Monty Banks

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Monty Banks
Montybanks.jpg
Monty Banks
Born Montague Banks
(1897-07-18)18 July 1897
Cesena, Italy
Died 7 January 1950(1950-01-07) (aged 52)
Arona, Italy
Occupation Director, comedian

Montague (Monty) Banks (18 July 1897 – 7 January 1950[1] born Mario Bianchi) was a comedian and film director.

Career[edit]

Banks was born in Cesena, Italy. In the 1920s, he worked in Hollywood, starring in many silent short comedies and in the feature-length action thriller Play Safe (1927). A large excerpt from this movie is included in Robert Youngson's compilation film Days of Thrills and Laughter (1961). With the arrival of sound films, Banks's strong Italian accent forced him to phase out his acting career in favor of working as a gagman and director. He directed Laurel and Hardy in their film Great Guns, under the name 'Montague Banks'.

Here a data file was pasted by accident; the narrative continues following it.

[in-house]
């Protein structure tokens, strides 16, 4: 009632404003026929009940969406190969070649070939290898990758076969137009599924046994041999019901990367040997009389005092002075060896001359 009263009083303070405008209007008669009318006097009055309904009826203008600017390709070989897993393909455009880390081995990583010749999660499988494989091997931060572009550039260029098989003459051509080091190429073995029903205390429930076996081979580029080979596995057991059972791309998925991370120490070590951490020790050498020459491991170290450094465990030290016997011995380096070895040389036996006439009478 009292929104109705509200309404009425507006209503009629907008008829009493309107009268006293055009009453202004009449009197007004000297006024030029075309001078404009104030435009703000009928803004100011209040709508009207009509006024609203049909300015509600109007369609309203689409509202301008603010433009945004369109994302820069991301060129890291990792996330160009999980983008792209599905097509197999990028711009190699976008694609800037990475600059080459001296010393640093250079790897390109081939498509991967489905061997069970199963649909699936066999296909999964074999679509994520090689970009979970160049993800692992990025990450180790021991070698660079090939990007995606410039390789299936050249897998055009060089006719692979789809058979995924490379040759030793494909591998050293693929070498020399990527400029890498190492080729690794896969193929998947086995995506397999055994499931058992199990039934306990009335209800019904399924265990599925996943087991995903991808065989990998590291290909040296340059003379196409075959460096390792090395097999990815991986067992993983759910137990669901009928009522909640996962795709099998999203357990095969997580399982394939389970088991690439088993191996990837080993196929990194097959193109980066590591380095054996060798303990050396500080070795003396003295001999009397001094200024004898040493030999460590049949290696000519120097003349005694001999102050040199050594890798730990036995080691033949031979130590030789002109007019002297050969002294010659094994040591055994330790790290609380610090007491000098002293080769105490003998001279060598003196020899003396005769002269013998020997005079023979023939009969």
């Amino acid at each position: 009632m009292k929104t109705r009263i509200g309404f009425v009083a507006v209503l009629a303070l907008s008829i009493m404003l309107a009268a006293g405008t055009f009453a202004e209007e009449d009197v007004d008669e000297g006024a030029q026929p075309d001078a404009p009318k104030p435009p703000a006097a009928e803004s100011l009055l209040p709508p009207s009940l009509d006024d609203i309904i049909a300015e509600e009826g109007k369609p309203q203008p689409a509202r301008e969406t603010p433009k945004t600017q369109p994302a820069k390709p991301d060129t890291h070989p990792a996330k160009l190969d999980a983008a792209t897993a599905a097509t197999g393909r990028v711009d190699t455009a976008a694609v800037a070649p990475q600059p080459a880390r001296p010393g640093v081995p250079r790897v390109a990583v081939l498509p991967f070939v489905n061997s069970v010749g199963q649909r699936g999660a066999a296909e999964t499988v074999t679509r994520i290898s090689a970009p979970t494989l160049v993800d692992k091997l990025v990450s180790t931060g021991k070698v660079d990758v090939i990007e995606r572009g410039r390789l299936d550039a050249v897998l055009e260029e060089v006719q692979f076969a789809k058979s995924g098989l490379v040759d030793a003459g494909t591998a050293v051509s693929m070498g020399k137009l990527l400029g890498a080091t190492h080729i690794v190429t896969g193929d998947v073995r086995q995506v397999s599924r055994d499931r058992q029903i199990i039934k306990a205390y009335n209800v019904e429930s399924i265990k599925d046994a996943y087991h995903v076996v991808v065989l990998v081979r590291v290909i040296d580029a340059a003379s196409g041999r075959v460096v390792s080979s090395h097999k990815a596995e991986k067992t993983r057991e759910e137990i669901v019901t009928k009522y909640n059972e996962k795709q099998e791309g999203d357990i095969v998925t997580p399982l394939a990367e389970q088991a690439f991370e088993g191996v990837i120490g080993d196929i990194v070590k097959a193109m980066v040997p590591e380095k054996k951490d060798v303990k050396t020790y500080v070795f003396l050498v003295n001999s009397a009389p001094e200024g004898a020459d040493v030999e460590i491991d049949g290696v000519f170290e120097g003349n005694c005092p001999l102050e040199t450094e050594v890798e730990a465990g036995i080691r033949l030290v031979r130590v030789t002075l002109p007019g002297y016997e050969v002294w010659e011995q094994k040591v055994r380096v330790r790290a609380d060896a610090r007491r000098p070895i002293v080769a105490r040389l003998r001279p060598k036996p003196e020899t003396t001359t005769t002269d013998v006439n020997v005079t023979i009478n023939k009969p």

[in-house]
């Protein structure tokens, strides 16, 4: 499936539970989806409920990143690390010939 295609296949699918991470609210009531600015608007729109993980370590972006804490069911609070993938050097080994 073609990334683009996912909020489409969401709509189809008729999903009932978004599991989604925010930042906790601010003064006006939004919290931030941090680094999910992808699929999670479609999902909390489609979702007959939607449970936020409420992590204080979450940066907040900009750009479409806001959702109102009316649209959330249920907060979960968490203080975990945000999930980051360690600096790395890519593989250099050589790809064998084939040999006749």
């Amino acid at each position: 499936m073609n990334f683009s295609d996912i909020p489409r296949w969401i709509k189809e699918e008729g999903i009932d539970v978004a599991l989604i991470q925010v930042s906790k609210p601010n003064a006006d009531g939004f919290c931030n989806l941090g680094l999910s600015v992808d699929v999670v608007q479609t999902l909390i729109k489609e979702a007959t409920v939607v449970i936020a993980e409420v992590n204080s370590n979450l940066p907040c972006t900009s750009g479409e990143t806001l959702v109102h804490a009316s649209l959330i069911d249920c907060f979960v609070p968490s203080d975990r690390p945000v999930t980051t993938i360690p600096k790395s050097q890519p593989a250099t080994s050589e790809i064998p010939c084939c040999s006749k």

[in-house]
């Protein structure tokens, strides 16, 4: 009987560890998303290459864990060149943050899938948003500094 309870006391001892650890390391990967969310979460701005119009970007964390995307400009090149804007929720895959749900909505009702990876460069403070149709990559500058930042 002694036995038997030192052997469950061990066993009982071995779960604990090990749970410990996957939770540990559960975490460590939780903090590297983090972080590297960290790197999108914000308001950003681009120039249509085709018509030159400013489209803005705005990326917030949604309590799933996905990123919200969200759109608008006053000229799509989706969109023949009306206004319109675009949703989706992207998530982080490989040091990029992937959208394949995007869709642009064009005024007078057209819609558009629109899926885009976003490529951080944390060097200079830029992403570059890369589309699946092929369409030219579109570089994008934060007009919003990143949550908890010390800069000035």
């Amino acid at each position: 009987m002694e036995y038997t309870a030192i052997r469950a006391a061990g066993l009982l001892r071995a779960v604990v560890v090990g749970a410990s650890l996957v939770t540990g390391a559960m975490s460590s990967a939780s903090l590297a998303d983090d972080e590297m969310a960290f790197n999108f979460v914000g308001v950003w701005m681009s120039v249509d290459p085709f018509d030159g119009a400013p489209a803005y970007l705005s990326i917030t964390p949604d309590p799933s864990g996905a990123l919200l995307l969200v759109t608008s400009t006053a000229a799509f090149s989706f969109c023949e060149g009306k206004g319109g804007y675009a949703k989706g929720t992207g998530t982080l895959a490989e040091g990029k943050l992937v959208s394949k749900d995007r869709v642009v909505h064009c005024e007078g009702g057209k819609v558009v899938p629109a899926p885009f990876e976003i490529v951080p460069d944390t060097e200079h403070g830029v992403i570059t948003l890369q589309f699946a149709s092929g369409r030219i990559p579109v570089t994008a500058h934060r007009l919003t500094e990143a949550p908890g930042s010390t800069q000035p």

Personal life[edit]

He was married to Gladys Frazin. The marriage was not a happy one and they divorced on 29 April 1932 as a result of her abusive behaviour.[2] She subsequently committed suicide in March 1939. He met singer and actress Gracie Fields in 1935 and they married in March 1940. As an Italian national, he would have been classified as an 'enemy alien' in Britain during World War II. Consequently he and Fields left the UK for Canada initially, and then the neutral United States in order to prevent his internment.[3] Italian American internment also came into place in the United States during 1941 and 1942, affecting thousands of Italians, but this was eventually relaxed.

Death[edit]

He held dual Italian and U.S. citizenship. He died on a train outside Arona, Italy, of a heart attack, aged 52.[1]

Aula Didattica Monty Banks[edit]

In his home town of Cesena a foundation was created in honor of Banks, entitled the Aula Didattica Monty Banks.[4] It is "an initiative promoted by the Comune, the course is open to boys and provides the opportunity to create videos".[5]

Selected filmography[edit]

Actor

Director

References[edit]

  1. ^ a b "Monty Banks, 52, Screen Director" (PDF). The New York Times. Associated Press. 9 January 1950. p. 20. Retrieved 16 December 2008. 
  2. ^ Westhollywoodusa.com
  3. ^ "Our Gracie". Time. 1 September 1947. Retrieved 16 December 2008. 
  4. ^ Buliro.it
  5. ^ Youtube.com

External links[edit]